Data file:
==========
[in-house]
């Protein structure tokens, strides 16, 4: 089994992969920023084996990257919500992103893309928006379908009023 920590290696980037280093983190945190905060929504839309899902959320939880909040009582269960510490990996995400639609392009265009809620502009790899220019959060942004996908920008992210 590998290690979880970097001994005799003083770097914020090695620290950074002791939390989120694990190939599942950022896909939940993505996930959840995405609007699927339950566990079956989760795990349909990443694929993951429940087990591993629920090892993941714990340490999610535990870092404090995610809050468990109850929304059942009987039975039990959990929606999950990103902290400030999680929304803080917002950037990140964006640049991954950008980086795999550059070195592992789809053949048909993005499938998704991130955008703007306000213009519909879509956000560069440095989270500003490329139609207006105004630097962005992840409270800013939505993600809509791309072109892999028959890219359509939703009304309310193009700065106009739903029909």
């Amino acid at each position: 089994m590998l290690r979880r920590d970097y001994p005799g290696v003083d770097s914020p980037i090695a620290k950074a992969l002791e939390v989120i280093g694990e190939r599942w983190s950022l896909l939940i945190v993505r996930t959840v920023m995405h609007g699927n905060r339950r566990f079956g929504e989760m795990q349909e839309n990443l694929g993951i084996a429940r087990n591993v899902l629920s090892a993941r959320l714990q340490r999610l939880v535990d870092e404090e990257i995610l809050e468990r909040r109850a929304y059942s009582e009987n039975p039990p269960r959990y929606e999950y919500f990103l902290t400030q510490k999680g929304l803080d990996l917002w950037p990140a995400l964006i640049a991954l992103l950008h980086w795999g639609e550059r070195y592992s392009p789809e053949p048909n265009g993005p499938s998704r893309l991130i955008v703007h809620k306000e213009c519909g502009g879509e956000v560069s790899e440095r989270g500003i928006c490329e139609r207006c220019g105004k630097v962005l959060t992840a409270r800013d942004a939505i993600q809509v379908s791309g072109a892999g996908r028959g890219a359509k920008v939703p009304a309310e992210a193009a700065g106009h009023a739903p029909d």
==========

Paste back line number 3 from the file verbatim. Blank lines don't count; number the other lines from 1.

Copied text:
């Amino acid at each position: 089994m590998l290690r979880r920590d970097y001994p005799g290696v003083d770097s914020p980037i090695a620290k950074a992969l002791e939390v989120i280093g694990e190939r599942w983190s950022l896909l939940i945190v993505r996930t959840v920023m995405h609007g699927n905060r339950r566990f079956g929504e989760m795990q349909e839309n990443l694929g993951i084996a429940r087990n591993v899902l629920s090892a993941r959320l714990q340490r999610l939880v535990d870092e404090e990257i995610l809050e468990r909040r109850a929304y059942s009582e009987n039975p039990p269960r959990y929606e999950y919500f990103l902290t400030q510490k999680g929304l803080d990996l917002w950037p990140a995400l964006i640049a991954l992103l950008h980086w795999g639609e550059r070195y592992s392009p789809e053949p048909n265009g993005p499938s998704r893309l991130i955008v703007h809620k306000e213009c519909g502009g879509e956000v560069s790899e440095r989270g500003i928006c490329e139609r207006c220019g105004k630097v962005l959060t992840a409270r800013d942004a939505i993600q809509v379908s791309g072109a892999g996908r028959g890219a359509k920008v939703p009304a309310e992210a193009a700065g106009h009023a739903p029909d």